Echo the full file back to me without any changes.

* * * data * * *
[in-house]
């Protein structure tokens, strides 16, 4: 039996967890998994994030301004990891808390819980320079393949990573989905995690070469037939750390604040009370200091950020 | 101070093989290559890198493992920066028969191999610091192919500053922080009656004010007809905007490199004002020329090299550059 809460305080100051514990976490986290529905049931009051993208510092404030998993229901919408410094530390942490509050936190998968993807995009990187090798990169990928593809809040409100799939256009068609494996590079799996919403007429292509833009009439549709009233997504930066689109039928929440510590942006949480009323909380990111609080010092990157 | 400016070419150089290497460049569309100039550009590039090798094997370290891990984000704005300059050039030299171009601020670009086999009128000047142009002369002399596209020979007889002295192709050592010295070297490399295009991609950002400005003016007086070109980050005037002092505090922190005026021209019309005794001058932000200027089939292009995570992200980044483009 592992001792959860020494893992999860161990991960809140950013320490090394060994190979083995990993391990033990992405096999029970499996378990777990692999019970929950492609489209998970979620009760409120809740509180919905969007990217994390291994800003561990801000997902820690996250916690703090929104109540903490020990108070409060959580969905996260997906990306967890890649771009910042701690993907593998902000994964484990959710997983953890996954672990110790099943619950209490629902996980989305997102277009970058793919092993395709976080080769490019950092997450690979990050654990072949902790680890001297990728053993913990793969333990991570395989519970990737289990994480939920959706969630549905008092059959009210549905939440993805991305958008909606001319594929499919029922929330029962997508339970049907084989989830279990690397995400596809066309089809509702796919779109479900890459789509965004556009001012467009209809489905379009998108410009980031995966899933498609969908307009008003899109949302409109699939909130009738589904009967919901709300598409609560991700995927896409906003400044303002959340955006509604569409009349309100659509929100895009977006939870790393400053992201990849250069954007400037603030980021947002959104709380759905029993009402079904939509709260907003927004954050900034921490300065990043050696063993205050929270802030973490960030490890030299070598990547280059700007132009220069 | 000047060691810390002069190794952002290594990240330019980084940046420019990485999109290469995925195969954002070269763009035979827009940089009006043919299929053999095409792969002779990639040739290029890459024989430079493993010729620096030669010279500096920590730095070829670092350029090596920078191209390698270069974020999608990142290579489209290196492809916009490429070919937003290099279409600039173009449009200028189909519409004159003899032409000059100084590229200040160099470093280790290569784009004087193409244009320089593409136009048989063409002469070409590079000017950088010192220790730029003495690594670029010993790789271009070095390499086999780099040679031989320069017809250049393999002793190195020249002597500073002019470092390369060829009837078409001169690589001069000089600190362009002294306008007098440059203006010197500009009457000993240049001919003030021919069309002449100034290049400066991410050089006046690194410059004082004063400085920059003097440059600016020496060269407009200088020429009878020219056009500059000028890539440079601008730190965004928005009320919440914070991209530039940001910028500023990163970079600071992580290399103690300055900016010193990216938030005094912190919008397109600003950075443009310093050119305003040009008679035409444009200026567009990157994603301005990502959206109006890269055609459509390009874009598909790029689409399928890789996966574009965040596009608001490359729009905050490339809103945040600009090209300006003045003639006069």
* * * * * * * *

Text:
[in-house]
């Protein structure tokens, strides 16, 4: 039996967890998994994030301004990891808390819980320079393949990573989905995690070469037939750390604040009370200091950020 | 101070093989290559890198493992920066028969191999610091192919500053922080009656004010007809905007490199004002020329090299550059 809460305080100051514990976490986290529905049931009051993208510092404030998993229901919408410094530390942490509050936190998968993807995009990187090798990169990928593809809040409100799939256009068609494996590079799996919403007429292509833009009439549709009233997504930066689109039928929440510590942006949480009323909380990111609080010092990157 | 400016070419150089290497460049569309100039550009590039090798094997370290891990984000704005300059050039030299171009601020670009086999009128000047142009002369002399596209020979007889002295192709050592010295070297490399295009991609950002400005003016007086070109980050005037002092505090922190005026021209019309005794001058932000200027089939292009995570992200980044483009 592992001792959860020494893992999860161990991960809140950013320490090394060994190979083995990993391990033990992405096999029970499996378990777990692999019970929950492609489209998970979620009760409120809740509180919905969007990217994390291994800003561990801000997902820690996250916690703090929104109540903490020990108070409060959580969905996260997906990306967890890649771009910042701690993907593998902000994964484990959710997983953890996954672990110790099943619950209490629902996980989305997102277009970058793919092993395709976080080769490019950092997450690979990050654990072949902790680890001297990728053993913990793969333990991570395989519970990737289990994480939920959706969630549905008092059959009210549905939440993805991305958008909606001319594929499919029922929330029962997508339970049907084989989830279990690397995400596809066309089809509702796919779109479900890459789509965004556009001012467009209809489905379009998108410009980031995966899933498609969908307009008003899109949302409109699939909130009738589904009967919901709300598409609560991700995927896409906003400044303002959340955006509604569409009349309100659509929100895009977006939870790393400053992201990849250069954007400037603030980021947002959104709380759905029993009402079904939509709260907003927004954050900034921490300065990043050696063993205050929270802030973490960030490890030299070598990547280059700007132009220069 | 000047060691810390002069190794952002290594990240330019980084940046420019990485999109290469995925195969954002070269763009035979827009940089009006043919299929053999095409792969002779990639040739290029890459024989430079493993010729620096030669010279500096920590730095070829670092350029090596920078191209390698270069974020999608990142290579489209290196492809916009490429070919937003290099279409600039173009449009200028189909519409004159003899032409000059100084590229200040160099470093280790290569784009004087193409244009320089593409136009048989063409002469070409590079000017950088010192220790730029003495690594670029010993790789271009070095390499086999780099040679031989320069017809250049393999002793190195020249002597500073002019470092390369060829009837078409001169690589001069000089600190362009002294306008007098440059203006010197500009009457000993240049001919003030021919069309002449100034290049400066991410050089006046690194410059004082004063400085920059003097440059600016020496060269407009200088020429009878020219056009500059000028890539440079601008730190965004928005009320919440914070991209530039940001910028500023990163970079600071992580290399103690300055900016010193990216938030005094912190919008397109600003950075443009310093050119305003040009008679035409444009200026567009990157994603301005990502959206109006890269055609459509390009874009598909790029689409399928890789996966574009965040596009608001490359729009905050490339809103945040600009090209300006003045003639006069």